If you’ve spent any time in downtown Grand Rapids, you’ve probably seen Fidler Furniture. But, the company does work beyond western Michigan. Steve Fidler listed a few of his projects.

“Amway Grand Plaza Hotel, J. W. Marriott, Reserve Wine Bar, Ferrari in Detroit. We do a lot of work in Chicago in condominium associations," he said.

"Everybody says you should put your name on it, but when we do it with private people and that, I don’t know if they want my name on it or not, so we don’t put our name on it. Haven’t yet,” Fidler noted.

Credit Lester Graham / Michigan Radio
Michigan Radio
Anthony Amalfitano's copper tubing and Edison lights were on display to encourage employees' creativity.

When we visited Fidler Furniture, there were some exhibits of side projects by the people who work there. For example, Anthony Amalfitano’s lamps made of copper tubing and Edison bulbs were on display.

“I just kind of thought it was neat and it doesn’t take a lot of tools to put it together that way, so, just a little bit of creativity at home, I guess,” Amalfitano said.

Walt Gurdak had a sleek sort of moped sitting on a table at the shop.

“It’s more of a 60’s 50cc racer style. You didn’t see too many of them in the United States. They were more European,” Gurak said.

And there was some work by a guy who Fidler says has quite a following, Jay Prosch-Jensen.

“I do metal art. Been doing that about five, six years now. Mostly recycled, mostly found object type of thing is what I do. And, yeah, it’s very nice that Steve embraces it the way he does and lets me work out of his shop and use some of his tools and even the scrap,” Prosch-Jensen said. 

Credit Lester Graham / Michigan Radio
Michigan Radio
Walt Gurdak's interpretation of a 1960s era 50cc racing moped.

Fidler says this is all about fostering creativity and keeping good people on staff.

“We hire artisans and artists. Like everybody here, they do art work in their spare time and even after hours. I enjoy giving other artists an opportunity to use the shop. We have a huge investment here for making art work and stuff and most artists don’t have a great big press and shears they can use.”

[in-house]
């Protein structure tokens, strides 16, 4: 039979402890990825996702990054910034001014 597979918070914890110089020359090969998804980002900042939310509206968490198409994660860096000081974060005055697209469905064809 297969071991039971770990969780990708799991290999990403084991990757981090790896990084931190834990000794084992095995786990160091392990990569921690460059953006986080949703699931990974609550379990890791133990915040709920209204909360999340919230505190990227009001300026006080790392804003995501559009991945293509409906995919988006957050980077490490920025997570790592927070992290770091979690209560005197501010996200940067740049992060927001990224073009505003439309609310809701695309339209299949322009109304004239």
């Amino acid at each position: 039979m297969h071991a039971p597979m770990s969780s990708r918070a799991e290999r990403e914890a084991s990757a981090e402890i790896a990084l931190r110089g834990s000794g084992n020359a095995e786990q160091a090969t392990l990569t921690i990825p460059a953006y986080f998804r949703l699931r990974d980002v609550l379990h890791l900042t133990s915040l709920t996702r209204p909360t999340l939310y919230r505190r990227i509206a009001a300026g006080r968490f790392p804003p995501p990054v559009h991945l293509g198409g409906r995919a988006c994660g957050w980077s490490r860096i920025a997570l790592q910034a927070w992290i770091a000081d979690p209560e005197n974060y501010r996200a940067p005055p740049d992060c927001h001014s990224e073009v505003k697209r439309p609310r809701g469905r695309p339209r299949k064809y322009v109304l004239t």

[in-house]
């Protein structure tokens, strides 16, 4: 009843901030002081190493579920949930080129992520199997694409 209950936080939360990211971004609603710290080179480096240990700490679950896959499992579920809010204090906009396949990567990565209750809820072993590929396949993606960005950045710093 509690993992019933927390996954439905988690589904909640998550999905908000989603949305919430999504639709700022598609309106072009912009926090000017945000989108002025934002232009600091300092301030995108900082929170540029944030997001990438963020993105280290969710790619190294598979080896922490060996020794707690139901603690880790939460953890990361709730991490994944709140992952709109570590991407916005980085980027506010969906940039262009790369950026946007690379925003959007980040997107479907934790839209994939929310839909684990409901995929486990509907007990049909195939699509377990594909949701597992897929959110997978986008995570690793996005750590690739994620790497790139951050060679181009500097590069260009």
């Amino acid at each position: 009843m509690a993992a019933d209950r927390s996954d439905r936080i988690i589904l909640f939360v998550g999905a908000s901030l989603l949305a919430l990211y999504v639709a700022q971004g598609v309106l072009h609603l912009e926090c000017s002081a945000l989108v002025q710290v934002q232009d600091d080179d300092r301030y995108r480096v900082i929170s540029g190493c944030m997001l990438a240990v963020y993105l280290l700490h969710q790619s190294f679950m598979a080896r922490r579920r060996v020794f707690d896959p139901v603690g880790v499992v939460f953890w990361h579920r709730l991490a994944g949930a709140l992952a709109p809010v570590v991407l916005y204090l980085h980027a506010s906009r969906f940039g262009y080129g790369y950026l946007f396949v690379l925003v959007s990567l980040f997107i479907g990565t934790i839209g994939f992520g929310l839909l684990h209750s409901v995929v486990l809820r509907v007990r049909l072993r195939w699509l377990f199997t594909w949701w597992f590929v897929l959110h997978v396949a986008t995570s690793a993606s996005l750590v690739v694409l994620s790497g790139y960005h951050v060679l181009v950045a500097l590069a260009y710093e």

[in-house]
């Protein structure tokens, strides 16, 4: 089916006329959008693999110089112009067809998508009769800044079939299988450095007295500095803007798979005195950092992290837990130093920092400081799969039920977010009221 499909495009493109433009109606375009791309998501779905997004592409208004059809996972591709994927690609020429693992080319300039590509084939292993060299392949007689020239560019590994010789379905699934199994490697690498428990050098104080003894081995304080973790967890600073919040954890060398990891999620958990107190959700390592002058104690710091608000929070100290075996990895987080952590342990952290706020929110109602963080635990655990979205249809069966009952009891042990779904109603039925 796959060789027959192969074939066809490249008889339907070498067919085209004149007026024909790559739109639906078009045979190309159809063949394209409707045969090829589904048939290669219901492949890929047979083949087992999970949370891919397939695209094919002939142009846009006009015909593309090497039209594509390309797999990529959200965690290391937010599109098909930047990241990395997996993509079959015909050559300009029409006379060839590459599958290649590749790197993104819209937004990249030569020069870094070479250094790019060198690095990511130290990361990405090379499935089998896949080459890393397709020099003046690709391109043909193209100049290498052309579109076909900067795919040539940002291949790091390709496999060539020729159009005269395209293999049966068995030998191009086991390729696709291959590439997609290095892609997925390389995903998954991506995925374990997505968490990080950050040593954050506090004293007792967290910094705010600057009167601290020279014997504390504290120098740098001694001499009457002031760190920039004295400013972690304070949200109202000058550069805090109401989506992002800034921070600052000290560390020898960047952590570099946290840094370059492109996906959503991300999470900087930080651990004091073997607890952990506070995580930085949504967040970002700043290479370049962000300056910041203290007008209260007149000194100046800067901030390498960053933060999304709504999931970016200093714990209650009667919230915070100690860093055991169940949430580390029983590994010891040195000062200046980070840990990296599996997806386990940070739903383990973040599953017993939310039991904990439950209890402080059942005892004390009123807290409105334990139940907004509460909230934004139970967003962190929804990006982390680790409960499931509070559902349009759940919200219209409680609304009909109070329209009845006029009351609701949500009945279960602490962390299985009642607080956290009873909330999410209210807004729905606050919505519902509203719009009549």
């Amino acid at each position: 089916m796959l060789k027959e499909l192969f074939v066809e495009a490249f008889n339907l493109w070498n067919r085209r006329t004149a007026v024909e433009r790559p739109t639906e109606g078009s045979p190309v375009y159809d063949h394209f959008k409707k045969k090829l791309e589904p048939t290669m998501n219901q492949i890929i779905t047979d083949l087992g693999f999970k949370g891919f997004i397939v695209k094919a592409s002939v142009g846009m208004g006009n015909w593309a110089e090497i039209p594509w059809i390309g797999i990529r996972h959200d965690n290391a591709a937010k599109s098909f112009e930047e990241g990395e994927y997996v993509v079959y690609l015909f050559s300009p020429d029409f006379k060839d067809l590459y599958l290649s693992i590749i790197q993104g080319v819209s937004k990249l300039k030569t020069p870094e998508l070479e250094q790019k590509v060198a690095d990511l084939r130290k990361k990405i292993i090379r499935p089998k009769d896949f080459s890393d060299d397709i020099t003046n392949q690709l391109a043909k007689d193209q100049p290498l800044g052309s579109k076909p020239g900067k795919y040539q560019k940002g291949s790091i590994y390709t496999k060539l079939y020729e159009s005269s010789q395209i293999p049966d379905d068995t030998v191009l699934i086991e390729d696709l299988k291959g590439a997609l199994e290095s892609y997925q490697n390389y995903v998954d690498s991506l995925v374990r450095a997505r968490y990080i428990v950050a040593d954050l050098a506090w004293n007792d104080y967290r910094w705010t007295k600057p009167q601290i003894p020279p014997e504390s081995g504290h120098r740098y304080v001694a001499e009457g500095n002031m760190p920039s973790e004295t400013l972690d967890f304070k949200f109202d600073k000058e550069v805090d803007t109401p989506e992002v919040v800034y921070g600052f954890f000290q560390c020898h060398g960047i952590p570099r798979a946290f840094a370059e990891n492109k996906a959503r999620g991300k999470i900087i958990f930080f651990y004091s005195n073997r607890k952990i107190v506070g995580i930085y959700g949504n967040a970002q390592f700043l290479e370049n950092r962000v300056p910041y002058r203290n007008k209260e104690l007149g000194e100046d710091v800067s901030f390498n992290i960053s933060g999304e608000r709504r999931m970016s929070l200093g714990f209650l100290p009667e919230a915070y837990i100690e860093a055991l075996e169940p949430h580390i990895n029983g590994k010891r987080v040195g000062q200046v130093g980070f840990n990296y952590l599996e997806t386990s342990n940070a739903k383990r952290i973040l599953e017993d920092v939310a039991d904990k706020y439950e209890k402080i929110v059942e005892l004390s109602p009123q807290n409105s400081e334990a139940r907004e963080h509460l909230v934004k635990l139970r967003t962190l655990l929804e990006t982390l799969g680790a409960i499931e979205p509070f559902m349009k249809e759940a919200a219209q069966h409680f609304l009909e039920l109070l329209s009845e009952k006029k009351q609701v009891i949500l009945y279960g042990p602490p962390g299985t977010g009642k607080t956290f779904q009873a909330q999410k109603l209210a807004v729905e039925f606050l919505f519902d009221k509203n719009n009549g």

And Fidler says it’s also about keeping the work interesting.

“I feel like I’m doing a weekend fun hobby every day. Every day feels like a Saturday to me. I just- I love what I do.”

LG: Is it the design work of the hands-on stuff that you like best?

“Both. Both. I do a lot of the design work. We do have an engineer who helps with all the technical aspects of everything, but I like meeting with customers and coming up with concepts. I do work in the shop a lot. It’s hard to stay out of here. I like coming in weekends even,” Fidler said.

Support for arts and culture coverage comes from the Michigan Council for the Arts and Cultural Affairs.

Artisans of Michigan is produced in partnership with the Michigan Traditional Arts Program of the Michigan State University Museum.

Lester Graham reports for The Environment Report. He has reported on public policy, politics, and issues regarding race and gender inequity. He was previously with The Environment Report at Michigan Public from 1998-2010.